Legendary New Forest Stratford Lyon myth evoked after claims of recent 'beast' sighting at the Red Lion pub in Boldre
A HUGE blood-red lion with a wild mane, yellow saucer-like eyes and sporting giant stag antlers.
That is the mythical beast which, according to little-known legend, still stalks the New Forest after it was unwittingly pulled from the ground near Boldre by young aristocrat John de Stratford more than six centuries years ago.
The story goes that having been disturbed by his tug on its antlers, the huge beast emerged from the earth and charged – only for de Stratford to dodge the antler-thrust and jump on the creature’s back.
Furious, the beast bucked and charged three times around the Forest boundary, trying to throw off its rider. But de Stratford clung on and finally wrestled it into submission, upon which the animal pledged its service to him and his ancestors until Doomsday.
The legend of the Stratford Lyon, born in the late 14th or early 15th century, has fascinated myth lovers ever since, amid claims the creature appears on the birth and death of every Stratford or whenever the family meets with triumph or disaster.
There are tales talk of it racing through the landscape with the ghost of John de Stratford on its back, or peering in the windows of the nearest pub to where it first emerged – the Red Lion Pub at Boldre which is supposedly named after the beast.
The watering hole, still nicknamed by some as “The Stratford”, also used to have on its wall antlers apparently shed by the monster, and the story was the subject of a verse ballad by Lymington author Henry Doman in the 18th century.
None of the surviving Stratford family wanted to talk to the A&T about the legend.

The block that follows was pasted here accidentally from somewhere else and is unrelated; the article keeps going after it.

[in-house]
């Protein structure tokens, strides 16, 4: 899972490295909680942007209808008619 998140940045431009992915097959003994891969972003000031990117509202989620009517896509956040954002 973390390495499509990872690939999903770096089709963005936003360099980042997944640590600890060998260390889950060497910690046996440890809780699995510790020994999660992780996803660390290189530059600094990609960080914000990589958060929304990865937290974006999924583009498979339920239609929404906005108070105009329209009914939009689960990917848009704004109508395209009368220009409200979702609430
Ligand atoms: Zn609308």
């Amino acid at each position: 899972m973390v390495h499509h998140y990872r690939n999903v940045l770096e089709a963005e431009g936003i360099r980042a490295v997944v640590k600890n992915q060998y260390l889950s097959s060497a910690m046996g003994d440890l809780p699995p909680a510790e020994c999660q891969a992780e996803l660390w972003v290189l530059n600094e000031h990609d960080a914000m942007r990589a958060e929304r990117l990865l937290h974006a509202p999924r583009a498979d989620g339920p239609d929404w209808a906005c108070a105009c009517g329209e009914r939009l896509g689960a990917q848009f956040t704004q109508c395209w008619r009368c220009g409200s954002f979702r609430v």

However, Pat Bishop, a friend of the late Effie Stratford, recalled her claiming to have played childhood games with the mythical creature.
“Effie told me that she and [her brother] Ethelbert used to go into the forest as children and play with the Stratford Lyon as it was only tame for them being of Stratford blood. But after she had grown she saw it only three times more in her life,” Pat said.
“She told me that she saw the Stratford Lyon on the death of her father William in 1948 and on the death of Norman Frank Stratford in 1952 when he was only in his 40s. Norman Frank Stratford owned a large chain of estate agents which were called Martin and Stratford and were well known.
“Effie also saw the Stratford Lyon after the funeral of Ethelbert. I never knew Ethelbert but Effie told me she saw him riding the Stratford Lyon in the Forest in the distance that night.”
Pat even claimed to have seen it herself, “in the distance but only for a moment”, at Effie’s funeral in 1991.
Another entirely unverified encounter was reported to the A&T earlier this year by a woman claiming to have been on holiday from London and who previously knew nothing about the legend. She said it happened after she and her partner had enjoyed a meal at the Red Lion.
“It was weird, it felt like everything else just sort of faded away slightly, and it was just us and the countryside around us; then suddenly in front of us we saw a huge, red, animal,” she said.
“It was about the size of a single-decker bus, and looked like a sort of big cat or lion, but with a huge, disproportionate mouth and massive stag antlers on its head. It stared at us and then roared a huge roar, and everything around us seemed to shake. Then it just ran straight at us!
“We tried to scream but nothing came out, then as it was about to hit everything just clicked back to normal, and we were outside the pub, and there was no sign of the monster, or whatever it was.”
She added: “I don’t believe in anything like that, but I can’t explain what we saw. It sounds crazy, I know, but it was real and I have no way to explain it!
“I asked the lady at our Airbnb about it, and she said it was a local ghost story called the Stratford Lyon and that other people have seen it too.”
Red Lion owners Alan and Amanda Pountney said they had never heard of the legend in their 16 years running the pub.
Alan laughed: “I just think it was maybe a deer with antlers and it has made a loud noise or something.”
Although sceptical about the Stratford Lyon, the Pountneys said they had ghosts of their own.
Amanda said: “A nurse who tended to soldiers by candlelight during a war centuries ago was killed here when it was a barn, as the legend goes.
“We regularly go and unlock that room in the mornings and find candles which have been lit in the night.”
Legend also has it that the pub hosts a young dispatch rider, who stopped for a drink in the 17th century having been sent by the Duke of Monmouth to drum up help for his rebellion, only to be seduced by a local girl and murdered for his gold.